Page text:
In Seegert v. Luxottica, the plaintiff alleged that eyeglass retailer LensCrafters violated California law by advertising a product as "40% off" when the product was never really sold for the original price.
In April 2017, the plaintiff saw a sign at a LensCrafters store advertising "40% Off Lenses with Frame Purchase." She then purchased frames for $120 and lenses for $179 (at a 40% discount from the original price of $298). The plaintiff alleged that she believed that she had received a "good deal" because LensCrafters had recently sold the lenses for 40% more than she paid. She alleged, however, that she did not receive a bona fide discount because the lenses were never offered at their original rpice during the prior 90 day period. The plantiff alleged that this violated Calfornia's Unfair Competition Law, False Advertising Law, and Consumer Legal Remedies Act.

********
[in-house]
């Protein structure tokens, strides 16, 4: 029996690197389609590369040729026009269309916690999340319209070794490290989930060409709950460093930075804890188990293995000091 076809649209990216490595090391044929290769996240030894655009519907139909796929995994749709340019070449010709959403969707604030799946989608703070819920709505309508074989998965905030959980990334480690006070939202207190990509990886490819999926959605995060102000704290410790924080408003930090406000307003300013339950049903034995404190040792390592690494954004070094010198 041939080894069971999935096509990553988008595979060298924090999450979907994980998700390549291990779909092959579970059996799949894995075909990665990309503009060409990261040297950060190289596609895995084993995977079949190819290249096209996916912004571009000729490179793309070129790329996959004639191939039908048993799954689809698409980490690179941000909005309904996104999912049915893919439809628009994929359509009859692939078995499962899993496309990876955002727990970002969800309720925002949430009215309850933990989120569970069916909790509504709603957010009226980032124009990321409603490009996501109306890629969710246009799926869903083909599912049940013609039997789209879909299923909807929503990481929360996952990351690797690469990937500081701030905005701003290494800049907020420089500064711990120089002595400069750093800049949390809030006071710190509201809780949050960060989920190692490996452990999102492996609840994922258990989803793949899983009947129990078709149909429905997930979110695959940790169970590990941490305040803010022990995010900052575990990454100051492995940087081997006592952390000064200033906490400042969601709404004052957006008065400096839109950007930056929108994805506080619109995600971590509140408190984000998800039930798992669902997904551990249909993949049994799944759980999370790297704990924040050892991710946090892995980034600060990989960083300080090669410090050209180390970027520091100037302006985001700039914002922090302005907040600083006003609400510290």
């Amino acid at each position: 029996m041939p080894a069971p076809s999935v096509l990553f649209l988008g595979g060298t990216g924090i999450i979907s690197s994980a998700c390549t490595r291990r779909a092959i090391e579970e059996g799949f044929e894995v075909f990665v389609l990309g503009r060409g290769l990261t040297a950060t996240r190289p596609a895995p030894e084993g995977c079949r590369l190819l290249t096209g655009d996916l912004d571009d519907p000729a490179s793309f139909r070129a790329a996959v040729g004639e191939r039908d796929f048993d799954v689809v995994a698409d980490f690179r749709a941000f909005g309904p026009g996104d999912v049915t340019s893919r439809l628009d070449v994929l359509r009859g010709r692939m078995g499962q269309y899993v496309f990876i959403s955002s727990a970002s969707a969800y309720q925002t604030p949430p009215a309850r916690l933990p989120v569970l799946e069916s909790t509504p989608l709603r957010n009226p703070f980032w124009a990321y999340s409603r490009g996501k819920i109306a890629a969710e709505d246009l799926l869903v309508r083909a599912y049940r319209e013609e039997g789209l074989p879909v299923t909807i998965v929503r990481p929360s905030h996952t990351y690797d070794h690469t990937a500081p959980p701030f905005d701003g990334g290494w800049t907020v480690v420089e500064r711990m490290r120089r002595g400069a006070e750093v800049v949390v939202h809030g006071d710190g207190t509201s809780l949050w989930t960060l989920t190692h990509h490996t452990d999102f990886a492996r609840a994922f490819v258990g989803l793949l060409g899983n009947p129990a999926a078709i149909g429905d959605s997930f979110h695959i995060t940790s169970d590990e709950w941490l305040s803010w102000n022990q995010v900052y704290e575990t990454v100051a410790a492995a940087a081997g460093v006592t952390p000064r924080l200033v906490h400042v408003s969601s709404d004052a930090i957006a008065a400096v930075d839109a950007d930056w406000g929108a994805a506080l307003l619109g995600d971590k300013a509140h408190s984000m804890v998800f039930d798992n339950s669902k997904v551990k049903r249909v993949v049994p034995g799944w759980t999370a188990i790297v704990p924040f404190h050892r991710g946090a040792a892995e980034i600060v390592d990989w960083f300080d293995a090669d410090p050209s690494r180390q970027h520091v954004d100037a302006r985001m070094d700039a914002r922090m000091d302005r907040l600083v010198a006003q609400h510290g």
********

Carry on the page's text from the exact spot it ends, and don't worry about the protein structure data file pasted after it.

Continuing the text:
Under California law, "No price shall be advertised as a former price of any advertising thing, unless the alleged former price was the prevailing market price . . . within three months next immediately preceding the publication of the advertisement or unless the date when the alleged former price did prevail is clearly, exactly and conspicuously stated in the advertisement."
The United States District Court for the Southern District of California dismissed the complaint on technical grounds, however, holding that the plaintiff had not properly pled her claims. The court wrote, "conspicuously absent from the allegations . . . is any reference to a purchase or an attempted purchase of comparable lenses, without frames."
This case is just another example of how pricing practices are continuing to get a great deal of attention from class action plaintiffs. The rules governing price and sale advertising vary widely in the United States and it's critical for marketers to take them into account.